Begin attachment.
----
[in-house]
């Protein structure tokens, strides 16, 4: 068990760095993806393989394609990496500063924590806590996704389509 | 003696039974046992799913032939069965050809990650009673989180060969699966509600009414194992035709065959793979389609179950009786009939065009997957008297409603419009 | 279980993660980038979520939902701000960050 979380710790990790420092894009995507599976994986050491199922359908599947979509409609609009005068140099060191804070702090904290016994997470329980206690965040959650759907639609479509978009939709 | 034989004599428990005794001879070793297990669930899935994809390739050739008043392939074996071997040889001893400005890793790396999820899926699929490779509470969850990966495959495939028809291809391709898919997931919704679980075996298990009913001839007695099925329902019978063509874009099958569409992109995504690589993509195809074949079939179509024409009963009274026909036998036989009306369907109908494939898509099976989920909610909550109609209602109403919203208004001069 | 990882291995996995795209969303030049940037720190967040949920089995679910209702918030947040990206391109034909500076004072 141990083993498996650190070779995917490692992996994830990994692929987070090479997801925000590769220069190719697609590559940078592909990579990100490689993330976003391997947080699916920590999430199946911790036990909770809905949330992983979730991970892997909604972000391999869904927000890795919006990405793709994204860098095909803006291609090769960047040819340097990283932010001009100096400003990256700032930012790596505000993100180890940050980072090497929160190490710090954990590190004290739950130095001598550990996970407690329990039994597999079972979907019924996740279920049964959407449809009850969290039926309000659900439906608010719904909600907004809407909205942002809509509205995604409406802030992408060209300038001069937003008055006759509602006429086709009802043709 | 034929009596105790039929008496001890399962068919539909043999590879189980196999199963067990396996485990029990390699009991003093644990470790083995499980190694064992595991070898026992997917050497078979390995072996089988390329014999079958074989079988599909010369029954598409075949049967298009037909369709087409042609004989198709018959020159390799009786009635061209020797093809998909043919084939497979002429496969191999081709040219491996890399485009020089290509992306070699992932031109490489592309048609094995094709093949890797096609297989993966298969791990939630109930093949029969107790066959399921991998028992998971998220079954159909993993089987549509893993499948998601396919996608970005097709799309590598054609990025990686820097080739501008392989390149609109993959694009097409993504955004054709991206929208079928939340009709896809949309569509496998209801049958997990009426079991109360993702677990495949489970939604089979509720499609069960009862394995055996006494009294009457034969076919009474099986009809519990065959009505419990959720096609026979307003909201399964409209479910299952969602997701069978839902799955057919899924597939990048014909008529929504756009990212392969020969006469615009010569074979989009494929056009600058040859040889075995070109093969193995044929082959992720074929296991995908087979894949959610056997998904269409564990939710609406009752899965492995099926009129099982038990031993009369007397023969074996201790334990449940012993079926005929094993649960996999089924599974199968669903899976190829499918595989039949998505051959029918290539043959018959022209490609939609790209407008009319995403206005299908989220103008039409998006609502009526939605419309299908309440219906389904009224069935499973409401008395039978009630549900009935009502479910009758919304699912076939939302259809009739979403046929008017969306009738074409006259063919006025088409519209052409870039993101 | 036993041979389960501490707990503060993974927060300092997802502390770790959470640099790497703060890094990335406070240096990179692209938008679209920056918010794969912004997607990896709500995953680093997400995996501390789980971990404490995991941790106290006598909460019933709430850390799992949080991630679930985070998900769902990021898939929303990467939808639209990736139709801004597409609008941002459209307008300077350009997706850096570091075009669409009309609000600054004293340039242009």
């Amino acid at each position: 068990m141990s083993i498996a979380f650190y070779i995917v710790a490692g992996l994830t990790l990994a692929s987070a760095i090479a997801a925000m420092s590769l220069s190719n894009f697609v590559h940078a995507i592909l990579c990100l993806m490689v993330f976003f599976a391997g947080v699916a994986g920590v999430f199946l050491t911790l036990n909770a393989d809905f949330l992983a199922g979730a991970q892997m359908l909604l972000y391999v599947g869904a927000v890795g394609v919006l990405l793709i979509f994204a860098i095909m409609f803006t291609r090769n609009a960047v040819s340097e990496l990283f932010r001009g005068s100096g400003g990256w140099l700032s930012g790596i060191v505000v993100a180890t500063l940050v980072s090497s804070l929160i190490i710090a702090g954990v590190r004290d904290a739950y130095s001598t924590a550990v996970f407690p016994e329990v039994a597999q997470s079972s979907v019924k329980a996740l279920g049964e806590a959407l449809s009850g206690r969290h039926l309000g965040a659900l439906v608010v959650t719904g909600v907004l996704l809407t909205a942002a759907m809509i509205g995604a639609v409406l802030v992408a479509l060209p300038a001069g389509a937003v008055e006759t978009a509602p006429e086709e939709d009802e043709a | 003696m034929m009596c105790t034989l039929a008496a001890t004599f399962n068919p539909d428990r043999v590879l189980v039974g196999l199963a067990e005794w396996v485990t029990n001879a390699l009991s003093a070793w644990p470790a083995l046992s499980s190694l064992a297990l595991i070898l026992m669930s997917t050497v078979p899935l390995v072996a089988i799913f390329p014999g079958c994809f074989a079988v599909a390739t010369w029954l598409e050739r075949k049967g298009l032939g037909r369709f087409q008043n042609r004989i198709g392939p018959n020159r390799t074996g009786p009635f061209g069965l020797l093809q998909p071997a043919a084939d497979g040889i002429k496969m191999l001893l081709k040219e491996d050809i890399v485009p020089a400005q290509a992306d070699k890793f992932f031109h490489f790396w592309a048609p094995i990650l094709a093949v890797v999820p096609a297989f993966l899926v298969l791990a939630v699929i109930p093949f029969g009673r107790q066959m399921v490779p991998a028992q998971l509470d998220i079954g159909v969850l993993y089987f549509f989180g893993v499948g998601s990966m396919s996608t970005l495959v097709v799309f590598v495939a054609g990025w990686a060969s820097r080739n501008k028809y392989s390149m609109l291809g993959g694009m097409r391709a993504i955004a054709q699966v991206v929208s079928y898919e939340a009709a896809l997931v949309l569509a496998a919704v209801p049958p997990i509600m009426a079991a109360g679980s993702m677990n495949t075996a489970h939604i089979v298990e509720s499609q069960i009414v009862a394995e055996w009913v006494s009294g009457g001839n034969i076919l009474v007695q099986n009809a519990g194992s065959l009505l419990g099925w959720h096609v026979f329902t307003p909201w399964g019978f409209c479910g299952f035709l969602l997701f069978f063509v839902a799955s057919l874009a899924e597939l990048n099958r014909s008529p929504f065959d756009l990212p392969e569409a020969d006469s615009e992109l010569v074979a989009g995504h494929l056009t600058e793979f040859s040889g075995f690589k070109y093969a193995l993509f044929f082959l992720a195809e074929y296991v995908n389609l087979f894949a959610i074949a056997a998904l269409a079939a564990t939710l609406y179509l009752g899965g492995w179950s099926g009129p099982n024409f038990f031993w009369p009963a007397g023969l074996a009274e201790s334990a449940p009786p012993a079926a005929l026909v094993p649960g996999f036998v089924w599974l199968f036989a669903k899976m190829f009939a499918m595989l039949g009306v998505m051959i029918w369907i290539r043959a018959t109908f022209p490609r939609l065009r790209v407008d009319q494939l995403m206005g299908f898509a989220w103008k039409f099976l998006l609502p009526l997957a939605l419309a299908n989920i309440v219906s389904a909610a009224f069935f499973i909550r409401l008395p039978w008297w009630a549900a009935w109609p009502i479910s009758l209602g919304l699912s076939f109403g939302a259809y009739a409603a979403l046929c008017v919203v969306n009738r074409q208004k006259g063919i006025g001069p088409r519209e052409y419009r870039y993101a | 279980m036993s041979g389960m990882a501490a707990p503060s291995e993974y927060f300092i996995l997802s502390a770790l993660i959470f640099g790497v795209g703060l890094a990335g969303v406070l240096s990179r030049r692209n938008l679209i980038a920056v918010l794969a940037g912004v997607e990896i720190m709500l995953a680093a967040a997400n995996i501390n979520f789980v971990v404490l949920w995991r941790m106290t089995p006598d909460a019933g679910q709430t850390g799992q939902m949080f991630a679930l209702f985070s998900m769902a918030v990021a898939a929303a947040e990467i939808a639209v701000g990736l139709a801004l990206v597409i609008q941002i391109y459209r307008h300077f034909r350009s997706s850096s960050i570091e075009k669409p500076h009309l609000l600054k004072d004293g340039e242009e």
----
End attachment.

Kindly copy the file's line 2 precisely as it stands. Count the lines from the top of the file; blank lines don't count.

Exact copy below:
């Protein structure tokens, strides 16, 4: 068990760095993806393989394609990496500063924590806590996704389509 | 003696039974046992799913032939069965050809990650009673989180060969699966509600009414194992035709065959793979389609179950009786009939065009997957008297409603419009 | 279980993660980038979520939902701000960050 979380710790990790420092894009995507599976994986050491199922359908599947979509409609609009005068140099060191804070702090904290016994997470329980206690965040959650759907639609479509978009939709 | 034989004599428990005794001879070793297990669930899935994809390739050739008043392939074996071997040889001893400005890793790396999820899926699929490779509470969850990966495959495939028809291809391709898919997931919704679980075996298990009913001839007695099925329902019978063509874009099958569409992109995504690589993509195809074949079939179509024409009963009274026909036998036989009306369907109908494939898509099976989920909610909550109609209602109403919203208004001069 | 990882291995996995795209969303030049940037720190967040949920089995679910209702918030947040990206391109034909500076004072 141990083993498996650190070779995917490692992996994830990994692929987070090479997801925000590769220069190719697609590559940078592909990579990100490689993330976003391997947080699916920590999430199946911790036990909770809905949330992983979730991970892997909604972000391999869904927000890795919006990405793709994204860098095909803006291609090769960047040819340097990283932010001009100096400003990256700032930012790596505000993100180890940050980072090497929160190490710090954990590190004290739950130095001598550990996970407690329990039994597999079972979907019924996740279920049964959407449809009850969290039926309000659900439906608010719904909600907004809407909205942002809509509205995604409406802030992408060209300038001069937003008055006759509602006429086709009802043709 | 034929009596105790039929008496001890399962068919539909043999590879189980196999199963067990396996485990029990390699009991003093644990470790083995499980190694064992595991070898026992997917050497078979390995072996089988390329014999079958074989079988599909010369029954598409075949049967298009037909369709087409042609004989198709018959020159390799009786009635061209020797093809998909043919084939497979002429496969191999081709040219491996890399485009020089290509992306070699992932031109490489592309048609094995094709093949890797096609297989993966298969791990939630109930093949029969107790066959399921991998028992998971998220079954159909993993089987549509893993499948998601396919996608970005097709799309590598054609990025990686820097080739501008392989390149609109993959694009097409993504955004054709991206929208079928939340009709896809949309569509496998209801049958997990009426079991109360993702677990495949489970939604089979509720499609069960009862394995055996006494009294009457034969076919009474099986009809519990065959009505419990959720096609026979307003909201399964409209479910299952969602997701069978839902799955057919899924597939990048014909008529929504756009990212392969020969006469615009010569074979989009494929056009600058040859040889075995070109093969193995044929082959992720074929296991995908087979894949959610056997998904269409564990939710609406009752899965492995099926009129099982038990031993009369007397023969074996201790334990449940012993079926005929094993649960996999089924599974199968669903899976190829499918595989039949998505051959029918290539043959018959022209490609939609790209407008009319995403206005299908989220103008039409998006609502009526939605419309299908309440219906389904009224069935499973409401008395039978009630549900009935009502479910009758919304699912076939939302259809009739979403046929008017969306009738074409006259063919006025088409519209052409870039993101 | 036993041979389960501490707990503060993974927060300092997802502390770790959470640099790497703060890094990335406070240096990179692209938008679209920056918010794969912004997607990896709500995953680093997400995996501390789980971990404490995991941790106290006598909460019933709430850390799992949080991630679930985070998900769902990021898939929303990467939808639209990736139709801004597409609008941002459209307008300077350009997706850096570091075009669409009309609000600054004293340039242009």